QotW: Who taught you about cars?

Teacher Appreciation Week starts today, May 8, but these unsung heroes aren’t just found in the classroom. Many of us had a relative, friend, or internet resource who fed our curiosity about cars, automotive history, or wrenching. Or perhaps you’re one of the talented few who learned on your own, in which case you have yourself to thank. In any case, we though it would be a good time to honor those who got us started on the road to car enthusiasm.

Who taught you about cars?

The most entertaining comment by next Monday will receive a prize. Scroll down to see the winner of last week’s QotW, “What Japanese car would you drive in a post-apocalyptic wasteland?“.

The question we had in mind wasn’t just for your run-of-the-mill apocalypse, but a Mad Max-style car combat free-for-all. Like the scenario depicted in Twisted Metal’s trailer, Alan‘s already prepared with his Outback XT 5-speed. Lakdasa ‘s Mitsubishi L400 made a lot of practical sense. On the other hand, streetspirit pointed out that of a Z32 with T-tops also has its practical advantages.

Regardless, it’s probably no-surprise that Toyotas were by far the most popular choice. Just about every piece of Aichi steel you could think of was suggested: Jim Daniels‘ supercharged Tundra, Nigel ‘s Hilux, Fred Langille‘s FJ Company Land Cruiser, Mark F Newton-John‘s Mega Cruiser. Even less battle-ready ‘Yotas got mentioned. Taylor C.‘s Hiace and f31roger‘s Previa made a lot of sense.

Ultimately, it was Michael K.‘s choice of a Toyota of a completely different variety that nabbed the win:

I’d drive a Lexus SC400 – built like a tank, sporty enough to evade the bad guys, quiet enough to sneak up on them.

Omedetou, your comment has earned you a set of decals from the JNC Shop!

JNC Decal smash

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9 Responses to QotW: Who taught you about cars?

  1. Fred Langille says:

    Outside of modeling expertise, it was my late father who got the germ of cars going. When he passed away, Mom wanted to sell his car … he had been a mechanic at Lakehurst NAS where he helped develop new and better ways of launching and, using arresting gear, aircraft for the Navy. As a Chief Gunner’s Mate, it was still up his alley as it dealt with heavy machinery … so, it was traumatic to her to see that car with his greasy handprints on it. The car needed some basic bodywork so, my best friend and I spent that summer fixing both the rust on the headlights “brow” and, the body below the doors. It took us all summer to figure it all out and get it done. The car was done and we both were paid for it. I knew then that, while my expertise was small, I could do it but, I also knew I was better in designing a build and, getting the parts I wanted than the actual work on it. I was able to figure out what needed to be done than the actual doing then. Nowadays, I can do more than just make designs. I can do it or, at least figure out what the problem is to take care of the problem.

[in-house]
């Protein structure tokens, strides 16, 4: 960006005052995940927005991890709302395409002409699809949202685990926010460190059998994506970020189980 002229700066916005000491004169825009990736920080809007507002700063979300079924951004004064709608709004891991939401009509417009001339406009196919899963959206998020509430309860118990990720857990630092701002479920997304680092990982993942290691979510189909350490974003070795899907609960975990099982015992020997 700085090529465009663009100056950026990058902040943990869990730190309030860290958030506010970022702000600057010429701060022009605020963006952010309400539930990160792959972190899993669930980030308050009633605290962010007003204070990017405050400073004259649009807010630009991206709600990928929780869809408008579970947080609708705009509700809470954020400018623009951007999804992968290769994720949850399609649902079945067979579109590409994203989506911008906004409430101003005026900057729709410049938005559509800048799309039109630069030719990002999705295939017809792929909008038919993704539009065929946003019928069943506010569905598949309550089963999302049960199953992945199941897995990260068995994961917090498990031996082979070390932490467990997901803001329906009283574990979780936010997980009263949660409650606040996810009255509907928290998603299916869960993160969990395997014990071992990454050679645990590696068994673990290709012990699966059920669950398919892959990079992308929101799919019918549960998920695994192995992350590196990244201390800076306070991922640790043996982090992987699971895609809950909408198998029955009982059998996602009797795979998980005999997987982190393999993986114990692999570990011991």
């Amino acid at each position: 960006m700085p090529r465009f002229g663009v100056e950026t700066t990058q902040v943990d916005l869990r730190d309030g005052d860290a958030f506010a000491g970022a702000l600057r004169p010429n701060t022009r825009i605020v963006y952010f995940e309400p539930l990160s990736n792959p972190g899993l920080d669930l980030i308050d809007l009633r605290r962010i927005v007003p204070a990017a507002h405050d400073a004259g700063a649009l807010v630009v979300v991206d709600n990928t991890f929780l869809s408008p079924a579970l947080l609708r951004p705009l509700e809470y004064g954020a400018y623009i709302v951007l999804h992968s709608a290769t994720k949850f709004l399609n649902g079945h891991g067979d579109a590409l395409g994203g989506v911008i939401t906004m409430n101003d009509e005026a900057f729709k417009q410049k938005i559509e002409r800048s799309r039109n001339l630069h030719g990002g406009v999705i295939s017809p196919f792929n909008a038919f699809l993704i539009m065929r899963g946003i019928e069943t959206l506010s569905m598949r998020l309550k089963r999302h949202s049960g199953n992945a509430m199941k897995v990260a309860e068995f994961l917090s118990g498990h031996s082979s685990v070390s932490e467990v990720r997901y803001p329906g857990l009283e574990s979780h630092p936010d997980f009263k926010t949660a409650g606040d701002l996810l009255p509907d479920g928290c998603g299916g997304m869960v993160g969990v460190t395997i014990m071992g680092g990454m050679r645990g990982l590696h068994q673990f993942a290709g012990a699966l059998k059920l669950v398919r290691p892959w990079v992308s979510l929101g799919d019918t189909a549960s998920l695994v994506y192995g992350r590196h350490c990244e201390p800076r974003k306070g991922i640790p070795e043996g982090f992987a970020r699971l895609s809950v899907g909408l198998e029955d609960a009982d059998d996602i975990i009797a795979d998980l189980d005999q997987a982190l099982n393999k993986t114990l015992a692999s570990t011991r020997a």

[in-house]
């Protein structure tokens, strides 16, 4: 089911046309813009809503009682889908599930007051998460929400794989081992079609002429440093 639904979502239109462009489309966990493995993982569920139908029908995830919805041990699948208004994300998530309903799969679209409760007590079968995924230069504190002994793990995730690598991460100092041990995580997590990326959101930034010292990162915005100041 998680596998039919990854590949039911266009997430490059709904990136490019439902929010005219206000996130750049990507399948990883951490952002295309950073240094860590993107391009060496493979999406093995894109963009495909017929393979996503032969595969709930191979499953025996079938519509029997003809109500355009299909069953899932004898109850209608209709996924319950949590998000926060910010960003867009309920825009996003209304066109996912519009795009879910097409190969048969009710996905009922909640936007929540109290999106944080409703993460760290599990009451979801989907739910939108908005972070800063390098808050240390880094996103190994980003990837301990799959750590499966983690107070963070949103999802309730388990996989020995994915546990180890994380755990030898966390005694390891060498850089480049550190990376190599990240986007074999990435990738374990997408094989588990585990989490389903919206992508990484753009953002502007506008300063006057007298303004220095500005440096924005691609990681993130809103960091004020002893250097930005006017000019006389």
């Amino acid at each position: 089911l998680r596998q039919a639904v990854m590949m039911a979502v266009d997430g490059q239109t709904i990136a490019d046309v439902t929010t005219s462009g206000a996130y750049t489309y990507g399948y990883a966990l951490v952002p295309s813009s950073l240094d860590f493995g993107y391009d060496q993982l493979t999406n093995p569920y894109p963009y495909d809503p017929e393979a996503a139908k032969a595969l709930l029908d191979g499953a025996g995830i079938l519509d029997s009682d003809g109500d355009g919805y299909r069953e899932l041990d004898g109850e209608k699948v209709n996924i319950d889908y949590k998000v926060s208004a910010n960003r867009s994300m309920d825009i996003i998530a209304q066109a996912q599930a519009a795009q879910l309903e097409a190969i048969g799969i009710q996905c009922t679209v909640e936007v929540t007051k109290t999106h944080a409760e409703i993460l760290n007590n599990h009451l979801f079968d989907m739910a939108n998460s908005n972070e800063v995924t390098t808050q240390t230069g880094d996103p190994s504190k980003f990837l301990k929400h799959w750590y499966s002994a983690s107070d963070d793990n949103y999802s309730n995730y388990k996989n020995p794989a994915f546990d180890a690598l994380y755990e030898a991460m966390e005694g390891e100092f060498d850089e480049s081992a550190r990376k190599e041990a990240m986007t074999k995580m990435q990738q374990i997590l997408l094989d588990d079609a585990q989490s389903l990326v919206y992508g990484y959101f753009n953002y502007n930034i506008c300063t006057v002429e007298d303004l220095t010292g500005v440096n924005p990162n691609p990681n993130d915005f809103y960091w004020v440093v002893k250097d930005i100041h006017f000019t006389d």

2. streetspirit says:

    My dad, being an avid sailor and handyman/engineer himself he was all too eager to share his hobbies

    From a young age i got a head start rebuilding small marine engines, dissasembling and modifying my every toy with my old man in the workshop.
    Everything i own needs to be custom, they’d gift me a box of parts and some tools when i asked for a bike and i loved it that way!

    ‘you’re looking but you dont see’ was probably his favorite catchphrase.

    Whatever i couldn’t figure it out in the workshop he’d show me in the office using his old engineering textbooks and whiteboard drawings.
    When my interest in cars took over he got me books on suspension design and 8 year old me was all over it!

    Now 20 years later dad’s close to retirement i’m an engineer and starting my own business in suspension upgrades and chassis reinforcements.

    I’m gratefull to have that old fart as a father and a teacher.

  3. Joey Katigbak says:

    Cars had always been my passion since I could remember. There was something about being taken for a ride in that old 3-speed Toyota Crown and the sounds it made that always kept me awake even on long rides. Whenever I could, I would sneak into the garage, get in the drivers seat behind the wheel and just imagine myself driving around town. Then, when I got big enough, I’d pull the hood latch to open the hood and see what made this thing go. I loved the smell of gasoline and oil. That was the smell of motion for me. It was like the smell of Mom’s baking my favorite cookies in the early morning,
    When the time came, I would secretly “borrow” some of Dad’s tools and take things apart and challenge myself to put them back without breaking anything. My Dad would be pissed off when he needed his tools and find them in the trunk of my car, but he always found mine running perfectly. The first time I started servicing my own car, I felt really proud of myself. I just didn’t know where to dispose of the used oil and then discovered that the place I bought my oil at also recycled my used oil. Then, when I could afford it, I finally decided to take an automotive course in the local college only to find out that everything in the curriculum I could have taught in the class.
    The latest thing I’ve gotten myself into has been body shop and painting. I’ve restored a friends old Honda CRX and another ’77 Toyota Corolla since. I’m currently restoring an old FJ55 in my garage. I like the thrill of the hunt for parts for my builds although the wife still wonders why I keep these old cars in the garage for such a long time. I’ve thought about starting my own shop but am still gainfully employed in government. Maybe this hobby will remain what it is because of that, besides, I do have a few friends who come to the house on the weekends to ask for help with their cars. So they get a free service every now and then and I get my fulfillment.